Huw Higginson and Amanda Stephens-Lee in ON THE SHORE OF THE WIDE WORLD. PIc Rebecca Martin
Huw Higginson and Amanda Stephens-Lee in ON THE SHORE OF THE WIDE WORLD.
PIc Rebecca Martin

There’s a billboard for another show in Sydney that has the quote “if only every night in the theatre could be as good”. It’s a quote worth purloining for the Pantsguys Griffin Independent production of Simon Stephens’ ON THE SHORE OF THE WIDE WORLD.

Winner of the Olivier Award for Best New Play in 2005, the decade long wait for the play to reach our shores has been worth it with a finely hewn, polished production that befits the finely hewn, polished writing.

A family saga set in Stockport strewn over a 9 month period, it spills and sprawls over three generations of the Holmes family, grandparents Charlie and Ellen, parents Peter and Alice, and their sons, Alex and Christopher.

Synchronised like Sydney’s New Year’s Eve fireworks, the pyrotechnic display starts with firecracker Christopher, the youngest of the family exploding with adolescent exuberance over the imminent sleepover of older brother Alex’s new girlfriend, Sarah, sanctioned by the boys’ parents whose only proviso is that they “be careful”.

Christopher is sex obsessed hoping to catch sounds of squeaky springs or any other noises of his sibling’s sexual encounter. On meeting Sarah, he becomes infatuated with her, borrowing a fiver from his grand-dad to buy her a present.

Alex Beauman’s effervescent performance as Christopher is so candescent it threatens to suck the oxygen from the other players, but like chrysalis, each character and each performance burgeon as the myriad layers of the play unfold under the sure footed direction of Anthony Skuse.

As the young lovers, Graeme McRae and Lily Newbury- Freeman are touchingly tentative as virgins on the verge of carnal consummation, although she has a brazen quality that’s unsettlingly flirty around her beau’s father.

Indeed, flirting, past and present, flits through this play almost like a motif.

Grand-dad accuses grandma of “not dressing for him” anymore but tarting herself up for a solo trip into Manchester. Grand-dad has more than a flirtation with booze and admits to a near thing fling many years ago.

A client of his house restoration work, Susan, flirts with Peter, though she is pregnant. There’s a touch of DH Lawrence here, as the refined publisher is attracted to the plain speaking artisan.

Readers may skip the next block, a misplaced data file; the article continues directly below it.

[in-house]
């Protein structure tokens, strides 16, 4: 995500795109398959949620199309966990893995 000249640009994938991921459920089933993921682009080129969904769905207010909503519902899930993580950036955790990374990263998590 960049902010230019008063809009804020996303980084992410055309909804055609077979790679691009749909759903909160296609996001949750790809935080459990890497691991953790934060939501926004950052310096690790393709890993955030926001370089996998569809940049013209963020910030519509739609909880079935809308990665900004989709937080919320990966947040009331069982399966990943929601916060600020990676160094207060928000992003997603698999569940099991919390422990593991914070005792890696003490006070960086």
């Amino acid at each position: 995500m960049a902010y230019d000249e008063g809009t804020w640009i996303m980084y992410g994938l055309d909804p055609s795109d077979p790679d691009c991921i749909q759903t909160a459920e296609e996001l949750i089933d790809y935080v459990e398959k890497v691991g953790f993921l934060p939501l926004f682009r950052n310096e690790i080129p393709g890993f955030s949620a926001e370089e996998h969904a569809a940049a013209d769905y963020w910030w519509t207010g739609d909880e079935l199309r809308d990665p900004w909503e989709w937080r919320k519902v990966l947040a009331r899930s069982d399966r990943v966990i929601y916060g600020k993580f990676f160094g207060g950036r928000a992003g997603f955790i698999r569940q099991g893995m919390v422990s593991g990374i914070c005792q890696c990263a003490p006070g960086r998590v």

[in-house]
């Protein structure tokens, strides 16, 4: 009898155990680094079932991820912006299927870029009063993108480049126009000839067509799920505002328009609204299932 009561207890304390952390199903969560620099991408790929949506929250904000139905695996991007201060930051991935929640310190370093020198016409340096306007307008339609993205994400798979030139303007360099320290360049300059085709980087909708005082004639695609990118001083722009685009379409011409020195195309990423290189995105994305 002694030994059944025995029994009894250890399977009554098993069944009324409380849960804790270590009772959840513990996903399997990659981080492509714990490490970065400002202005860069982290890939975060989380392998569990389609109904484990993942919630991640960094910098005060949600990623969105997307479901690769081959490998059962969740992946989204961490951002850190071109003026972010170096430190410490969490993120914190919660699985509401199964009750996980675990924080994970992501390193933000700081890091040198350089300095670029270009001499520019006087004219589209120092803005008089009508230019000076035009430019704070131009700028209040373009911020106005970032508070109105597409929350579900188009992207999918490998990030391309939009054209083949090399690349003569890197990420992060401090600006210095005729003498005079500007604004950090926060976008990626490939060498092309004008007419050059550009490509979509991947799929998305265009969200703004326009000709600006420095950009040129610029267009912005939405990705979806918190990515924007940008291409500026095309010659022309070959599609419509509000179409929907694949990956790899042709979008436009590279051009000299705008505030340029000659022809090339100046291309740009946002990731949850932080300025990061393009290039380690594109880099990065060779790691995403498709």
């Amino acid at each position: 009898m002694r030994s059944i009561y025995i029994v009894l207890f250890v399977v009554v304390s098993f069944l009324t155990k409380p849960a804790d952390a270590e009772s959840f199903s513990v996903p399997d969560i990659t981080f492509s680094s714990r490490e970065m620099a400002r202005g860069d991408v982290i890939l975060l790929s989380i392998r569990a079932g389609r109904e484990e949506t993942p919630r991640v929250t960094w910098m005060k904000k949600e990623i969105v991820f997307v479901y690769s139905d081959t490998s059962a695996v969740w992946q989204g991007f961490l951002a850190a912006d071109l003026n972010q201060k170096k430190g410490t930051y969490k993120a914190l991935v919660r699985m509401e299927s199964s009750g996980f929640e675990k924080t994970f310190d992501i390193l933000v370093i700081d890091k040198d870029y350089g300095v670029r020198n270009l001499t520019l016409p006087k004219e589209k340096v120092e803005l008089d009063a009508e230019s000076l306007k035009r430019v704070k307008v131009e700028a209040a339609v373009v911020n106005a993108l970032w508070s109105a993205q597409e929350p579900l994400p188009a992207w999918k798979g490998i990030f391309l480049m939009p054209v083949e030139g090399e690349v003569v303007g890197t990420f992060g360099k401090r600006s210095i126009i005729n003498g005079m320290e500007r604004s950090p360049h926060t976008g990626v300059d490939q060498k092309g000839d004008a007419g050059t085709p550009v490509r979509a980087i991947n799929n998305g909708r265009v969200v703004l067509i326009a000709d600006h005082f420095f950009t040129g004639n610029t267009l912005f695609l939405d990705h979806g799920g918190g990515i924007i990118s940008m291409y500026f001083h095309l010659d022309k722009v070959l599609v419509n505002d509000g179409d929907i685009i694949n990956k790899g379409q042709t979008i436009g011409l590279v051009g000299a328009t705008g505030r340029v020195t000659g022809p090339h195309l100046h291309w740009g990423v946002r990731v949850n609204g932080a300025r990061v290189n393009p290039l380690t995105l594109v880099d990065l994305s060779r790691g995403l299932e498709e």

And Alice attracts the amorous attention of a surprisingly unexpected suitor.

Paul, a pal of Alex who has escaped Stockport for London, flirts with pharmaceuticals and a fascination with fire.

When Alex accuses his grandfather of being a coward, Charlie rebuts by stating that we are all cowards at some time, just as we are mosaic  in our makeup, what a piece of work, the sum of all our various parts.

As Charlie and Ellen, Paul Bertram and Kate Fitzpatrick are superb.

Fitzpatrick’s white hair and frigid veneer is the personification of a wife in the winter of her marriage and Bertram’s alcohol addled abuser is so assuredly shaded that it elicits empathy as well as anger.

Amanda Stephens-Lee is exquisite as Alice, fierce, fragile, and funny.

Huw Higginson as Peter is pure emotion, a good man, an honest man, but wracked with guilt and suspicion, it’s a heartbreaking, gut wrenching performance.

Emma Palmer as Susan, Jacob Warner as Paul and Alistair Wallace as John round out this outstanding ensemble.

A beguilingly simple yet functional set that is redolent of a house under restoration, presents a clear, clean and vivid thematic play space whilst facilitating the pace and momentum of the piece.

Less histrionic than the much lauded AUGUST: OSAGE COUNTY, this is a story of secrets and fears that eschews the gothic and grotesque for the achingly identifiable human, ON THE SHORE OF THE WIDE WORLD (the title comes from a sonnet by Keats) not only meets Pantsguys mission statement of bridging the gap between emerging artists and theatre professionals, but raises the bar for all theatre productions in the forthcoming year.